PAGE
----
Biodiversity

Australia's Biodiversity

Australia is biologically rich and diverse. One of only 17 countries in the world classified as biologically megadiverse, its biodiversity is globally important and remarkable.

 

You can explore Australia's biodiversity using the chart below. The size of each block is proportional to the estimated numbers of species in different groups of organisms (also given as a percentage). The dark section of the pie chart shows the proportion of the estimated species in the group that have not yet been named. 

Click on a box to learn more.

Australia is biologically rich and diverse. One of only 17 countries in the world classified as biologically megadiverse, its biodiversity is globally important and remarkable.

 

You can explore Australia's biodiversity using the chart below. The size of each block is proportional to the estimated numbers of species in different groups of organisms (also given as a percentage). The dark section of the pie chart shows the proportion of the estimated species in the group that have not yet been named. 

Hover over the details to learn more.

Taxon block 1.jpg

Insects are the largest group of organisms on Earth. Taxonomists estimate there over 200,000 species occur Australia.

Around 30% of Australian insects have been discovered and named to date.

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'Protists' are a diverse and heterogeneous grouping of single-celled, microspcopic organisms. Taxonomists estimate that over 65,000 species occur in Australia.

It is likely that over 90% of Australian protists have not yet been discovered.

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Taxonomists estimate that there are at least 50,000 species of fungi in Australia.

It is likely that less than 25% of Australian fungi have been named.

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It's extremely hard to estimate the number of bacterial species in Australia, and uncertainties are very large.

It is likely that less than 10% of Australian bacteria have been named.

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Taxonomists estimate that there are over 30,000 species of arachnids (spiders, scorpions, mites, ticks and their relatives) in Australia.

It is likely that around 20% of these have been named.

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Taxonomists estimate that there are around 30,000 species of nematodes in Australia.

It is likely that less than 10% of these have been named.

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Taxonomists estimate that there are around 25,000 species of vascular plants (flowering plants, conifers, ferns etc) in Australia.

It is likely that nearly 90% of these have been named.

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The Chromista includes diatoms, brown algae, and a diverse group of microscopic photosynthetic organisms.

 

There are an estimated 20,000 species in Australia, only 10% of which have been named.

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Molluscs include sea and land snails and slugs, and octopuses and their relatives. Taxonomists estimate that there are over 12,000 species in Australia, around 30% of which have not yet been named.

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There are an estimated 10,000 species of crustaceans  (crabs, shrimps, barnacles etc) in Australia, around 25% of which have not yet been named.

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There are an estimated 10,000 species of terrestrial and marine flatworms in Australia, around 15% of which have been named.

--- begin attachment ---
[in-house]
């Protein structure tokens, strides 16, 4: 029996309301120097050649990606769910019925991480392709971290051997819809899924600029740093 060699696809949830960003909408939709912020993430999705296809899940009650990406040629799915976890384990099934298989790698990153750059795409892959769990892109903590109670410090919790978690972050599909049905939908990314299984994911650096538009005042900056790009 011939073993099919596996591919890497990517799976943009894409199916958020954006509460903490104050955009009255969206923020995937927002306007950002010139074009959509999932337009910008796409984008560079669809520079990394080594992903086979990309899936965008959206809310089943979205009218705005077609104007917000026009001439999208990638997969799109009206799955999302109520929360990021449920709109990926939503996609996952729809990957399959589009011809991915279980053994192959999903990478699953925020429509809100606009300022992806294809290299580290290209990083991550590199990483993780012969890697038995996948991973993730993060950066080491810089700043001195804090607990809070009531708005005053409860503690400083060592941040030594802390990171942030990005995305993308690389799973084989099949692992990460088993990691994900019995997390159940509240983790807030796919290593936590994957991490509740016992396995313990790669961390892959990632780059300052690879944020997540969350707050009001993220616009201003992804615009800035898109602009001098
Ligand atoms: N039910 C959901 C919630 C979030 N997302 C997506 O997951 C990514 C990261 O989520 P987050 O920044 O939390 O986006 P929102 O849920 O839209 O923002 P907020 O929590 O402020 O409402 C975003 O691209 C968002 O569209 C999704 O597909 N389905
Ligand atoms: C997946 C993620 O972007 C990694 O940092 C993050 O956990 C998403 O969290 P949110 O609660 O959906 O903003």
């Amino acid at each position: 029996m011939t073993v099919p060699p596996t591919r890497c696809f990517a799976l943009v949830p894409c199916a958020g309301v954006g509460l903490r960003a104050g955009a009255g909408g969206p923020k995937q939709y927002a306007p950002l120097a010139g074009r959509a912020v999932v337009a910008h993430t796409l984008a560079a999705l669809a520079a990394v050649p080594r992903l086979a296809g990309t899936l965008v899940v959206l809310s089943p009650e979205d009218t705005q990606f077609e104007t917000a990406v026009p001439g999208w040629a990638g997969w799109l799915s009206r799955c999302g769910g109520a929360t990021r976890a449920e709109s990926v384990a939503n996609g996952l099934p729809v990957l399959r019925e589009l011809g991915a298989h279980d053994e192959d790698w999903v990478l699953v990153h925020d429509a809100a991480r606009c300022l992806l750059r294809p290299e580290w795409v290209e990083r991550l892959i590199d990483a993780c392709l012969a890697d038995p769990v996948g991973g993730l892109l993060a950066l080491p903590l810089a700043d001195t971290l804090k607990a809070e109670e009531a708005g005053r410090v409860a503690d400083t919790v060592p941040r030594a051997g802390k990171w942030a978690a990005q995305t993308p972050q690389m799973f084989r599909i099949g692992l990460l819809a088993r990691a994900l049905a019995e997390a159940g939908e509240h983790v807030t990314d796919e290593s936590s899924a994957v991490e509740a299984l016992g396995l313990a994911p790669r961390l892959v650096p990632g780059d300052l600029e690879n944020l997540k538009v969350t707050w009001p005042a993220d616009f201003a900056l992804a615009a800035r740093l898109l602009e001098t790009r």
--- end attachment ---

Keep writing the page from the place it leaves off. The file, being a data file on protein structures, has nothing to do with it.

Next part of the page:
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There are estimated to be more than 5,000 species of fishes in Australia and its surrounding oceans, around 90% of which have been named.

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There are estimated to be around 3,500 species of sponges in Australia's oceans, less than half of which have been named.

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There are estimated to be over 3,000 species of myriapods (centipedes, millipedes and allies) in Australia, less than 20% of which have been named.

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There are estimated to be over 20,000 species of red and green algae in Australia, less than 20% of which have been named.

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This area of the chart comprises around 9000 species (less than 2% of Australia's biodiversity) in 33 taxonomic groups.

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There are estimated to be around 2,200 species of corals, sea jellies and their relatives in Australian waters, around 80% of which have been named.

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There are estimated to be around 4,000 species of marine, terrestrial and freshwater annelid worms in Australia, around half of which have been named.

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Numbers in this chart are derived from this publication by the Australian Biological Resources Study, updated by taxonomist Gerry Cassis and colleagues in a chapter in this book.

Note that some numbers are very uncertain, particularly for hyperdiverse but poorly known groups such as bacteria, nematodes and fungi.

There are estimated to be more than 2,000 species of mosses, liverworts and hornworts in Australia, around 85% of which have been named.

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There are estimated to be around 2,500 species of bryozoans in Australia and its surrounding oceans, only 40% of which have been named.

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There are estimated to be around 2,000 species of collembola in Australia; only around 14% of these have been named.

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